Montalban is great fun. Forever Khan in my mind, he has a great voice and screen presence and he heavy makes the message of forgiveness work reasonably well and not just being mawkish like it should be! Stallone hams it up and has good fun even if his multiple personalities don't totally work. Clooney has fun in his small role but the rest of the cast are all cameos some of them are used pretty well and got a giggle but others just show their faces. However, they don't detract from the film and it at least will amuse parents to see people like Martin, Trejo, Cumming, Shalhoub, Buscemi, Paxton, Wood and Hayek. The out takes at the end made me realise how good the performances were - it just never dawned on me that, although I knew it wasn't real, that 95% of this was shot on greenscreen - making acting to anything that little bit harder.

Overall, this is a silly film but it is one that kids will love. The sheer sense of fun that Rodriguez brings to it is infectious and makes for a great 90 minutes with the kids. The star cast made it more enjoyable for me and helped the sense that everyone was just enjoying themselves. It is hardly a great film but it does just what you expect it to do and who can ask anymore than that? On the basis of this I will definitely be watching the first two films when I cross their paths. Sad - but true!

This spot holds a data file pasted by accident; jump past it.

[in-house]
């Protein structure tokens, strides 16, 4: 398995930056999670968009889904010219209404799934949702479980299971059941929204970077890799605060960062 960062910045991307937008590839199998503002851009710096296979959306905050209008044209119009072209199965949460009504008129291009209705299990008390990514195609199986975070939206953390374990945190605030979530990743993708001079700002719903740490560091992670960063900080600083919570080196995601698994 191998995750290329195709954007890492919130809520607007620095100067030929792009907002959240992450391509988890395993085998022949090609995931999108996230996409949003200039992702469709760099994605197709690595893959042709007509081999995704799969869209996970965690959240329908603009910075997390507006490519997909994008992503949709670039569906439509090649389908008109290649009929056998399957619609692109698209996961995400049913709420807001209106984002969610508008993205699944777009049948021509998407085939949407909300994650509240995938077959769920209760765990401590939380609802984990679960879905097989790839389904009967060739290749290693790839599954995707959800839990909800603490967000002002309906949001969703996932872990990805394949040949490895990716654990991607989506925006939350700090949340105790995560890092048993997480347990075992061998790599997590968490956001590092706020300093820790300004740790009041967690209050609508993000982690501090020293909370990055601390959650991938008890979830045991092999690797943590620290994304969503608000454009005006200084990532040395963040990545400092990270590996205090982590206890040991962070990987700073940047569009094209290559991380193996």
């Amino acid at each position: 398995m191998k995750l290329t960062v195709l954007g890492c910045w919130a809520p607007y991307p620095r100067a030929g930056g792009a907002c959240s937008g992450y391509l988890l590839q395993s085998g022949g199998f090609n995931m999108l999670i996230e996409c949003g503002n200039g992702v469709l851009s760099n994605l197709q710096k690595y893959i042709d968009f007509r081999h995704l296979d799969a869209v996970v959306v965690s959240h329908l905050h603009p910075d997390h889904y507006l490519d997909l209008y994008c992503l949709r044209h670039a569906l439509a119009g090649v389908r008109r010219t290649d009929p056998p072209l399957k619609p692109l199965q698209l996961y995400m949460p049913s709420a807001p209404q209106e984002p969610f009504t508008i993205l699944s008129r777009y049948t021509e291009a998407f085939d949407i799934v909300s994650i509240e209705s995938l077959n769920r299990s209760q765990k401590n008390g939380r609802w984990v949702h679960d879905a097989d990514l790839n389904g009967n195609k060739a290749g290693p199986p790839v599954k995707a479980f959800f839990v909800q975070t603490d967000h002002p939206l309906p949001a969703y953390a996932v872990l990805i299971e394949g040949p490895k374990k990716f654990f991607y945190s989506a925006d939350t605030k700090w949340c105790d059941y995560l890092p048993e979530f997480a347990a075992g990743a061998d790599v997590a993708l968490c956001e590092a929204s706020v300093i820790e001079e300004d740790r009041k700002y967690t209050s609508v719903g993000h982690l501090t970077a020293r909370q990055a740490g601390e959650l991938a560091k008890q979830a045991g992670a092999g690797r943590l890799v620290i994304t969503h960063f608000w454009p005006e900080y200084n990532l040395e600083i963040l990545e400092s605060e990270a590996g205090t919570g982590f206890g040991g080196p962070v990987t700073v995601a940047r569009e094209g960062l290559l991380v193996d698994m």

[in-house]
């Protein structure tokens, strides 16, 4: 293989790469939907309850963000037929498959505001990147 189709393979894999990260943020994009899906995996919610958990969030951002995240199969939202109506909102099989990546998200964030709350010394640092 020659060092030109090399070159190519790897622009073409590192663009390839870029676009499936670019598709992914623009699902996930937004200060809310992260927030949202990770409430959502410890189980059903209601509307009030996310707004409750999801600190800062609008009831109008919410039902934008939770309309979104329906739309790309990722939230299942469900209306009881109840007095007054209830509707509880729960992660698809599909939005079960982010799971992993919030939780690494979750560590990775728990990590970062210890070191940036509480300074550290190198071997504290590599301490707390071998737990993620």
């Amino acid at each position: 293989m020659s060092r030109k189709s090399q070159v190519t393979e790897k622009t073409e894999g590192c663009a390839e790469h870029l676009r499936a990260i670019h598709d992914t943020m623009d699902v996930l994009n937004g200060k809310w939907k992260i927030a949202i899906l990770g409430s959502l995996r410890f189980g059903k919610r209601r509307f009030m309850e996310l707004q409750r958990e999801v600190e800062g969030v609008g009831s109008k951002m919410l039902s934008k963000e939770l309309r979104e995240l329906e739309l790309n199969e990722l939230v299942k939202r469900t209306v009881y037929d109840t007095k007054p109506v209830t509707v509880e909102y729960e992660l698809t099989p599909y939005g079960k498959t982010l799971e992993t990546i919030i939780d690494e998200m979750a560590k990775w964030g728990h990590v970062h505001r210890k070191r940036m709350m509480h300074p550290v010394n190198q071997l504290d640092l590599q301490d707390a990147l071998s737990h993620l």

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22 out of 33 people found the following review useful:

irredeemably stupid

5/10
Author: Charles Herold (cherold) from United States
28 August 2004

What a mess. There are clever ideas here and there, a few laughs, the occasional decent special effect (I saw this on TV so didn't see it in 3D, which perhaps would have made the generally disappointing effects more impressive), but the lame, tossed-together script and the lack of any cohesion to the final product make this only barely watchable. This movie seems to just be going through the motions; you can't even call it formulaic because it barely attempts to even stick with any formula, it's more like random stuff thrown in here and there. As for the ending, well, it's main purpose was to create an excuse (and not a very good one) to have cameos by everyone who was in the first two movies (allowing them to list Bandaras first in the credits even though he's on screen for only a couple of minutes), and the final showdown is so utterly moronic that words fail me.

At the same time, I didn't actually hate it. I wasn't in pain watching it. It was a mindless Saturday afternoon movie and I watched it as mindlessly as I could and occasionally enjoyed it. But after the very fun second movie (which I thought superior to the first), this was a great disappointment. I'd advise skipping it.